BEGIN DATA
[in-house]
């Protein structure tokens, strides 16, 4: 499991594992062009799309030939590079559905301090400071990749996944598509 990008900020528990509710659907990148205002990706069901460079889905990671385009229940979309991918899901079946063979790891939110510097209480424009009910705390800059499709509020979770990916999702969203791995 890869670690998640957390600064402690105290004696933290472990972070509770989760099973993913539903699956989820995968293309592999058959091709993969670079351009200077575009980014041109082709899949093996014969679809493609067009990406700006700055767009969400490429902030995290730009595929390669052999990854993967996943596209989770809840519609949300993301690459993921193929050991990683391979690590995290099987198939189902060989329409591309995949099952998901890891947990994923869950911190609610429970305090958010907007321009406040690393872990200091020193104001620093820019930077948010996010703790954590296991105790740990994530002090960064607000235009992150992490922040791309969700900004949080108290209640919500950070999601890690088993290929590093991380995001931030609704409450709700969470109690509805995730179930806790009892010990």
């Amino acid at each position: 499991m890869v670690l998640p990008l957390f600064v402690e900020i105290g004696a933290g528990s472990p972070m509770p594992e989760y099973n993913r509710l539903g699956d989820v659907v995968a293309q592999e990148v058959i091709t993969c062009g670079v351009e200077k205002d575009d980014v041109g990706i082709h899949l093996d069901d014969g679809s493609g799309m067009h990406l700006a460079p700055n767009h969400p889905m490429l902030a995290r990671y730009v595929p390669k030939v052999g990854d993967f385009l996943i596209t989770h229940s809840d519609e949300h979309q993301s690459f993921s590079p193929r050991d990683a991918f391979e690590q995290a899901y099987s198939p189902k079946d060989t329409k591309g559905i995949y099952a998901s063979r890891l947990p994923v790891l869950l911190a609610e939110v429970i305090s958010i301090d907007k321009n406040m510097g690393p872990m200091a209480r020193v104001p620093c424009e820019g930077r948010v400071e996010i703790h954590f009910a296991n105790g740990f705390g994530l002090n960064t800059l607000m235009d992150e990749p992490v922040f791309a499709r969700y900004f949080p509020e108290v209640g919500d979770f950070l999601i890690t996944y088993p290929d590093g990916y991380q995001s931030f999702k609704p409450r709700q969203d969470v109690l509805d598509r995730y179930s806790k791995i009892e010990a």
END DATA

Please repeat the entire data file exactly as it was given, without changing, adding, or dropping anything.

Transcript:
[in-house]
């Protein structure tokens, strides 16, 4: 499991594992062009799309030939590079559905301090400071990749996944598509 990008900020528990509710659907990148205002990706069901460079889905990671385009229940979309991918899901079946063979790891939110510097209480424009009910705390800059499709509020979770990916999702969203791995 890869670690998640957390600064402690105290004696933290472990972070509770989760099973993913539903699956989820995968293309592999058959091709993969670079351009200077575009980014041109082709899949093996014969679809493609067009990406700006700055767009969400490429902030995290730009595929390669052999990854993967996943596209989770809840519609949300993301690459993921193929050991990683391979690590995290099987198939189902060989329409591309995949099952998901890891947990994923869950911190609610429970305090958010907007321009406040690393872990200091020193104001620093820019930077948010996010703790954590296991105790740990994530002090960064607000235009992150992490922040791309969700900004949080108290209640919500950070999601890690088993290929590093991380995001931030609704409450709700969470109690509805995730179930806790009892010990």
């Amino acid at each position: 499991m890869v670690l998640p990008l957390f600064v402690e900020i105290g004696a933290g528990s472990p972070m509770p594992e989760y099973n993913r509710l539903g699956d989820v659907v995968a293309q592999e990148v058959i091709t993969c062009g670079v351009e200077k205002d575009d980014v041109g990706i082709h899949l093996d069901d014969g679809s493609g799309m067009h990406l700006a460079p700055n767009h969400p889905m490429l902030a995290r990671y730009v595929p390669k030939v052999g990854d993967f385009l996943i596209t989770h229940s809840d519609e949300h979309q993301s690459f993921s590079p193929r050991d990683a991918f391979e690590q995290a899901y099987s198939p189902k079946d060989t329409k591309g559905i995949y099952a998901s063979r890891l947990p994923v790891l869950l911190a609610e939110v429970i305090s958010i301090d907007k321009n406040m510097g690393p872990m200091a209480r020193v104001p620093c424009e820019g930077r948010v400071e996010i703790h954590f009910a296991n105790g740990f705390g994530l002090n960064t800059l607000m235009d992150e990749p992490v922040f791309a499709r969700y900004f949080p509020e108290v209640g919500d979770f950070l999601i890690t996944y088993p290929d590093g990916y991380q995001s931030f999702k609704p409450r709700q969203d969470v109690l509805d598509r995730y179930s806790k791995i009892e010990a």